Malaria is a debilitating disease caused by an infection of one or more protozoan parasites belonging to the subphylum Sporozoa, family Plasmodiidae, genus Plasmodium. These parasites are found in the blood of mammals, birds and reptiles. Human malaria is transmitted by the bite of female anopheline mosquitoes of the genus Anopheles (Diptera: Culicidae).
Malaria is a major endemic tropical disease characterized by severe chills and fever, anemia, and splenic enlargement. The disease has a wide geographical range, occurring from the temperate zones to the sub-tropics and tropics. It has been estimated that there are 150–400 million malaria cases a year, with five million deaths.
Malaria once was thought to be caused by vapors arising from swampy areas, and thus in the eighteenth century the Italians called it malaria, or bad air. It wasn’t until 1880 that Charles Laveran, a French army surgeon, des-cribed malaria parasites in the red blood cells of humans. In 1897, Ronald Ross found a...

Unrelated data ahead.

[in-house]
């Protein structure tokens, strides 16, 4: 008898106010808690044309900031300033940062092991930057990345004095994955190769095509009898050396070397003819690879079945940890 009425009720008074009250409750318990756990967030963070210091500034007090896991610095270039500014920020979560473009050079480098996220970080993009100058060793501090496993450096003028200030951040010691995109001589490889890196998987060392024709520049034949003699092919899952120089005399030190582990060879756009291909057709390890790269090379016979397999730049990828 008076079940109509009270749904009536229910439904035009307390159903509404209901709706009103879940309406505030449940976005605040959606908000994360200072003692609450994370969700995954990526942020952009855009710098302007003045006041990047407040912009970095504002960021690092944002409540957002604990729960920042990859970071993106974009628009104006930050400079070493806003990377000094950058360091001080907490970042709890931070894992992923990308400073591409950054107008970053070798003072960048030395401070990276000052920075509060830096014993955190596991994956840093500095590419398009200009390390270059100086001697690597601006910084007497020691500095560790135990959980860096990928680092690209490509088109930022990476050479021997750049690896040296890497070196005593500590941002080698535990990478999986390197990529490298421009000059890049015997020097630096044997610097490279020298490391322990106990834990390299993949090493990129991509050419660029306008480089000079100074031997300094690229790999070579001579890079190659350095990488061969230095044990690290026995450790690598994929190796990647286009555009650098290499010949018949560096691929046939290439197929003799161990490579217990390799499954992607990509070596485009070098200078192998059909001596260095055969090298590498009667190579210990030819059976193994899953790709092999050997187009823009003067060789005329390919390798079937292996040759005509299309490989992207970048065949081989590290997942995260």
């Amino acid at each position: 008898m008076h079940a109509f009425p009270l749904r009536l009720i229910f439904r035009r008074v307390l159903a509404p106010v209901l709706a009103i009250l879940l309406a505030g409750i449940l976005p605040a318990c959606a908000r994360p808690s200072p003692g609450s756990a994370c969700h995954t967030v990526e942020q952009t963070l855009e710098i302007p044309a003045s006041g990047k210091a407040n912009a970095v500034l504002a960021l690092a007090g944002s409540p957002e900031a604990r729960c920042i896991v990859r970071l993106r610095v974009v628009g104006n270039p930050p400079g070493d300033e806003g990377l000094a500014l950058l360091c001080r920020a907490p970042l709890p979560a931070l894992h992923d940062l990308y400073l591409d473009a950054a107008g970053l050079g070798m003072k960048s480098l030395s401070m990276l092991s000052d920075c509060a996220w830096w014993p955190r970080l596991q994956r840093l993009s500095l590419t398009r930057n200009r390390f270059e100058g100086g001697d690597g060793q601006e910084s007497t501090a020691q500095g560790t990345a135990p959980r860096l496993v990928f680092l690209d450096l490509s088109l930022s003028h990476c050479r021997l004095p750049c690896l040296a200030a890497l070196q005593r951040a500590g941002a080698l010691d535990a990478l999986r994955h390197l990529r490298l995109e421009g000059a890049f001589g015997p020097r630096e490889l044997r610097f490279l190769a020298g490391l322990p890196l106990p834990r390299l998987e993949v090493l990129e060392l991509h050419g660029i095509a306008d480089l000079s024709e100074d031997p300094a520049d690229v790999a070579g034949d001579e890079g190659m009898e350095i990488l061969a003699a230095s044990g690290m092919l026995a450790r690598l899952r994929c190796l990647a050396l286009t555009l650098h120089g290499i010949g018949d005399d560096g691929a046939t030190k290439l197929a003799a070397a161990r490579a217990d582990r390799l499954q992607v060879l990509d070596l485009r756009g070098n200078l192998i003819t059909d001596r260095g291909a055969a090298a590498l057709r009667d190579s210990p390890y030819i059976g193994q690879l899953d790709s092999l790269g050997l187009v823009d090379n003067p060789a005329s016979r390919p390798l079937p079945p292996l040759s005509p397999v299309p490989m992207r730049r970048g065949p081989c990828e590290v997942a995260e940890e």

- Bruce-Chwatt LJ (1980) Essential malariology. William Heinemann Medical Books Ltd., London, United Kingdom, 354 ppGoogle Scholar
- Garnham PCC (1966) Malaria parasites and other haemosporidia. Blackwell Scientific Publishers, Oxford, United Kingdom, 1114 ppGoogle Scholar
- Harrison G (1978) Mosquitoes, malaria and man. EP Dutton, New York, 314 ppGoogle Scholar
- Kreier JP (ed) (1980) Malaria. Vol. 1: Epidemiology, chemotherapy, morphology, and metabolism. 416 pp. Vol. 2: Pathology, vector studies and culture. 328 pp. Vol. 3: Immunology and immunization. Academic, New York 346 ppGoogle Scholar
- Russell PF, West LS, Manwell RD, MacDonald G (1963) Practical malariology. Oxford University Press, London, United Kingdom, 750 ppGoogle Scholar
- Shuler AV (1985) Malaria: meeting the global challenge. U.S. Agency for International Development, Washington, 110 ppGoogle Scholar